By its application, CCL sought to compel PLL to honor three separate letters of support issued by PLL to CCL’s board of directors from 2008 to 2010. It was partly on the basis of those letters that SCL continued to trade after March 2008 until July 7, 2011 (when the administration order was made), despite posting significant losses during that period. CCL claimed that the letters of support constituted enforceable obligations. It also claimed that the dividend payable to unsecured creditors was nominal only because the failure by SCL to enforce the letters of support diminished the proceeds available for distribution to SCL’s creditors. According to CCL, the failure to enforce those obligations constituted a transaction defrauding creditors for the purposes of section 423 of the 1986 Act.

The court ruled that the letters of support were not binding on PLL. Because the letters of support issued by PLL were addressed to SCL’s directors in connection with the preparation of annual accounts, the court explained, the letters were relevant only to enable the directors to consider whether it was appropriate for the financial statements for the year to be prepared on a going-concern basis. According to the court, there was no evidence that SCL and PLL had agreed that the letters would be binding. The court held that “the letters do not even purport to be a contract with SCL” and that “there is no indication in the letters of what the consideration was (if any) passing from SCL (or, for that matter, from the Board of Directors) in return for PLL’s financial support.” The court also found there was no agreement between SCL and PLL that the letters of support would not be enforced, and so there was no “transaction” for the purposes of section 423 of the 1986 Act.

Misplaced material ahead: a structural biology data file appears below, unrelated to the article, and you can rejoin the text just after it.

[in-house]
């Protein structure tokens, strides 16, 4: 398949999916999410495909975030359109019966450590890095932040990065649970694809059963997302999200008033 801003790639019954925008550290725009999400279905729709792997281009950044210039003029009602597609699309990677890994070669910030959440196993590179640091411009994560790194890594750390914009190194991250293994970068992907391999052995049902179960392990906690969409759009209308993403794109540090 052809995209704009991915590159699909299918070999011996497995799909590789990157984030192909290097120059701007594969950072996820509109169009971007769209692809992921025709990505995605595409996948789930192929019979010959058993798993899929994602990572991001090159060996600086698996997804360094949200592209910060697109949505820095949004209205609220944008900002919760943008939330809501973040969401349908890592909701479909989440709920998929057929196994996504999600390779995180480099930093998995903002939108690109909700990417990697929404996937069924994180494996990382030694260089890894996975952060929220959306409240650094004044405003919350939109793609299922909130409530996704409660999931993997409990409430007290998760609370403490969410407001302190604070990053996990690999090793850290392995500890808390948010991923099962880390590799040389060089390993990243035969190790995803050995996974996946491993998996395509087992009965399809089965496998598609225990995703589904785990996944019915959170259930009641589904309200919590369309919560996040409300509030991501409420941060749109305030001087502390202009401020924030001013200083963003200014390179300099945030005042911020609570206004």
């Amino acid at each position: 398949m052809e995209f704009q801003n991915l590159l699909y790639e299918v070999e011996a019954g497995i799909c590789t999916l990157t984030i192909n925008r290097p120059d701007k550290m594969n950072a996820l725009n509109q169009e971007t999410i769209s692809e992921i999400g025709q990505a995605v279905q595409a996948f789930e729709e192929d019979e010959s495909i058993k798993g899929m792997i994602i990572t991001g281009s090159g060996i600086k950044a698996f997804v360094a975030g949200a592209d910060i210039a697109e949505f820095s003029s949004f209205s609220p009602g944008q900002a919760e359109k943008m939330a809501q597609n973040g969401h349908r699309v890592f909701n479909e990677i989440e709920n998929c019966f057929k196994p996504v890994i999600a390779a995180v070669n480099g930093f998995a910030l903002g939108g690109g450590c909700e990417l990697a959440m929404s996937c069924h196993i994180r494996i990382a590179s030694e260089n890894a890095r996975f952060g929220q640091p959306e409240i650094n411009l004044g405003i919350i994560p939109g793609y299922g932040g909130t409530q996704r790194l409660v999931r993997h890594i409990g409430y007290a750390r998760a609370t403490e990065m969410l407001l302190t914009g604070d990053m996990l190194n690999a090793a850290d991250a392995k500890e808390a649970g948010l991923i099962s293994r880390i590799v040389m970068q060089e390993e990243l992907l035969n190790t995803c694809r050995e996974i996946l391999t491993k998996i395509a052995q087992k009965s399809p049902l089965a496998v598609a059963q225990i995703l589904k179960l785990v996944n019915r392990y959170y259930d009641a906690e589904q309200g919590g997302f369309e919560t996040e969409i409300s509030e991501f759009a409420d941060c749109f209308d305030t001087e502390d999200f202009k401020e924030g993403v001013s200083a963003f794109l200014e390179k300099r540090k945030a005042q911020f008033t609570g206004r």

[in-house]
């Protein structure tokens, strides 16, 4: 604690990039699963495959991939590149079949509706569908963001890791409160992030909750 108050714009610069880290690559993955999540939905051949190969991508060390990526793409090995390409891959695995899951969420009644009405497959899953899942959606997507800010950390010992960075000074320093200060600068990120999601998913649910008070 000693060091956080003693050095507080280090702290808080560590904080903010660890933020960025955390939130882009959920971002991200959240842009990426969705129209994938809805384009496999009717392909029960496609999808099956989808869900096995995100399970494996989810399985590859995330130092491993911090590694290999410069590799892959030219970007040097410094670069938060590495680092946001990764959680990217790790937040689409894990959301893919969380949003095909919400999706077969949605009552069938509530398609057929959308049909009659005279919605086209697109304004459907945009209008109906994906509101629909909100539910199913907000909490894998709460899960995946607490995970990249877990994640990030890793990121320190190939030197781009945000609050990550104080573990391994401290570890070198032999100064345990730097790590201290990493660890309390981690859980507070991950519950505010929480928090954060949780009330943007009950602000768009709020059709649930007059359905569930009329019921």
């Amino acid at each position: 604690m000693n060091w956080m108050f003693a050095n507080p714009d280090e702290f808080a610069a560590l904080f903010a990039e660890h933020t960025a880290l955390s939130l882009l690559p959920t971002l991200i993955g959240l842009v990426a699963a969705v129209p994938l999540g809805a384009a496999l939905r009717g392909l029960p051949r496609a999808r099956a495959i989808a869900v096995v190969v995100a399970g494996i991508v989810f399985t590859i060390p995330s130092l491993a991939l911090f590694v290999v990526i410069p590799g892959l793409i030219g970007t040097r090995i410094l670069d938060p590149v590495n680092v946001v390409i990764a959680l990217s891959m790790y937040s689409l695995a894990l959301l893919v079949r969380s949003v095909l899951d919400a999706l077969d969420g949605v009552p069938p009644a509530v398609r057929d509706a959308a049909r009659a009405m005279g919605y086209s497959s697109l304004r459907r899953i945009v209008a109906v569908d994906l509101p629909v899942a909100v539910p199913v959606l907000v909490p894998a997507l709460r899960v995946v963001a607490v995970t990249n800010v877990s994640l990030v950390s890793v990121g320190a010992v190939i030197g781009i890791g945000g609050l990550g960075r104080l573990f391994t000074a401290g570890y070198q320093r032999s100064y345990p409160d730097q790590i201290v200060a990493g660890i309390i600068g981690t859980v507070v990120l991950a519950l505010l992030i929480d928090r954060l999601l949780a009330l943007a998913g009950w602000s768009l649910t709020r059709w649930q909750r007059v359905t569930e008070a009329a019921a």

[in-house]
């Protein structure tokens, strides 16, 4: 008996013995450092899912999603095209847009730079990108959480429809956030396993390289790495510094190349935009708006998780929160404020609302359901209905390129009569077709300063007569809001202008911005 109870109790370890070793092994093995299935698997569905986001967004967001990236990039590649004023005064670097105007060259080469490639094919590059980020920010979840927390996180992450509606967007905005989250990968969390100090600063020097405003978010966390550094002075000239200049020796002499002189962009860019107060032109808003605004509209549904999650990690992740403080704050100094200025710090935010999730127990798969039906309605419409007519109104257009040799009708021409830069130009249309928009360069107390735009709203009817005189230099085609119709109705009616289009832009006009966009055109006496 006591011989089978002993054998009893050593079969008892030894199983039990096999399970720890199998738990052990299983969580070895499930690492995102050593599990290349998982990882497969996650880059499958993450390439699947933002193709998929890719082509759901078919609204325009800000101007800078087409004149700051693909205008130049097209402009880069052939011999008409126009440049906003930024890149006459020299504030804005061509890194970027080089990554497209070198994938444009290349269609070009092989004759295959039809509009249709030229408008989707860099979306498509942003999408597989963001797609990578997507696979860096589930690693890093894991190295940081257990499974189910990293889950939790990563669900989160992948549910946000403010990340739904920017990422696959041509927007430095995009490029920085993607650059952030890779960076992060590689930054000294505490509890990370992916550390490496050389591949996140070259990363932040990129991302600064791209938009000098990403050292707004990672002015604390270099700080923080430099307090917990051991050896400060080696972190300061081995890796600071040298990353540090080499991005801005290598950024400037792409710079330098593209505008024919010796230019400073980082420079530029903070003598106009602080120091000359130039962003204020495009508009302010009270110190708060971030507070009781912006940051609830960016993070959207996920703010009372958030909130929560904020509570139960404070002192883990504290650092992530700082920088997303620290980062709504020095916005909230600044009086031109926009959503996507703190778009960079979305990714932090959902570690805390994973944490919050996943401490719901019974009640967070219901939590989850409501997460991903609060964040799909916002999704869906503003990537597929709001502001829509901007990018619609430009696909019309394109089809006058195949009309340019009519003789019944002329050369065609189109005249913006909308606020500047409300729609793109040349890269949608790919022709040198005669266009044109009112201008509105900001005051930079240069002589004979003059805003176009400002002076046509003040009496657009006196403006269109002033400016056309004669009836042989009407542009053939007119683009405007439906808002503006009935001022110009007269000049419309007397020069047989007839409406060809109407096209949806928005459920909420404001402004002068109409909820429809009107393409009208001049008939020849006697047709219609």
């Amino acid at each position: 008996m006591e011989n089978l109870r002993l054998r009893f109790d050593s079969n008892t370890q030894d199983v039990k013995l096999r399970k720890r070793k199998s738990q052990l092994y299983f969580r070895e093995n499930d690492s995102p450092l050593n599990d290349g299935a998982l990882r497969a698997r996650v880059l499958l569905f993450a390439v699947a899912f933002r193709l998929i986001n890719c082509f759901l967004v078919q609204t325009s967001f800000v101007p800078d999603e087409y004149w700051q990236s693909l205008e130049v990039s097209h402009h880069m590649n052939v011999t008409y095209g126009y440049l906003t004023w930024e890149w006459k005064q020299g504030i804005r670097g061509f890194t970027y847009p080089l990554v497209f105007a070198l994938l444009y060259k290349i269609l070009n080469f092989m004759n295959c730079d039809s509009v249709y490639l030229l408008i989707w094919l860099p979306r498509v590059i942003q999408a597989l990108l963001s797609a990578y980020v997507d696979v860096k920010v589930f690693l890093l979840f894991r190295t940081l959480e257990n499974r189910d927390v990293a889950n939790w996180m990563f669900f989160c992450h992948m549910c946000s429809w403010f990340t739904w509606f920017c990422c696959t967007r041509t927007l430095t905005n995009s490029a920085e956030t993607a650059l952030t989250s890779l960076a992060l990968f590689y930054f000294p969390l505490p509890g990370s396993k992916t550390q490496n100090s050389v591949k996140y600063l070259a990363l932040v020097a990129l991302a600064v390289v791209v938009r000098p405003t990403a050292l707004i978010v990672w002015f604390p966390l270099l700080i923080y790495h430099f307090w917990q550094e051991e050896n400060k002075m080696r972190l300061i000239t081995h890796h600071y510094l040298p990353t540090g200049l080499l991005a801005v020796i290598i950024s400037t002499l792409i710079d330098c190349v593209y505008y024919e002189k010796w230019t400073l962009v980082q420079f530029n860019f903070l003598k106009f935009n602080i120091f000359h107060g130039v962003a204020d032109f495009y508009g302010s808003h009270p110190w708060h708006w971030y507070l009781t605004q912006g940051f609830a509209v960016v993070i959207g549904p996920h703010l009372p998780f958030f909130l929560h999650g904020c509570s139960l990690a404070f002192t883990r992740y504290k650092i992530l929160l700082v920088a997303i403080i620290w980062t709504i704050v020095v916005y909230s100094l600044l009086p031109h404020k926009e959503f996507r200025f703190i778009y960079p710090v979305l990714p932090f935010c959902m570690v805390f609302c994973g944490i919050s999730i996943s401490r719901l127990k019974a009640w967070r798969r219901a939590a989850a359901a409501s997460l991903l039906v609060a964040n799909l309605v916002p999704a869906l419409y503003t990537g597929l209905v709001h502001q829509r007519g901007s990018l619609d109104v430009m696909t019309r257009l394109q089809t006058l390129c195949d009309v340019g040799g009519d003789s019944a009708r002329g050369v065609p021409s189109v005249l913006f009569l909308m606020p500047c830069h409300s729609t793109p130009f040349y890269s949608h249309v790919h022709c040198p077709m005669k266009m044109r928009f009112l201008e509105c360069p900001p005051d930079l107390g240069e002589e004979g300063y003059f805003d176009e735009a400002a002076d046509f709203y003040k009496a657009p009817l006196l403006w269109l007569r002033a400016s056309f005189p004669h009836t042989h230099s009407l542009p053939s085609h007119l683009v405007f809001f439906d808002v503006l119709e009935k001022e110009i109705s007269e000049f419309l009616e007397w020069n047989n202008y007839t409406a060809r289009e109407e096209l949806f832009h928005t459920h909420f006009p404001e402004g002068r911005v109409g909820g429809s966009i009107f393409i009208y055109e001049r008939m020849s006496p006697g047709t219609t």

Other recent European developments can be tracked in Jones Day’s EuroResource, available at http://www.jonesday.com/euroresource_may_2013.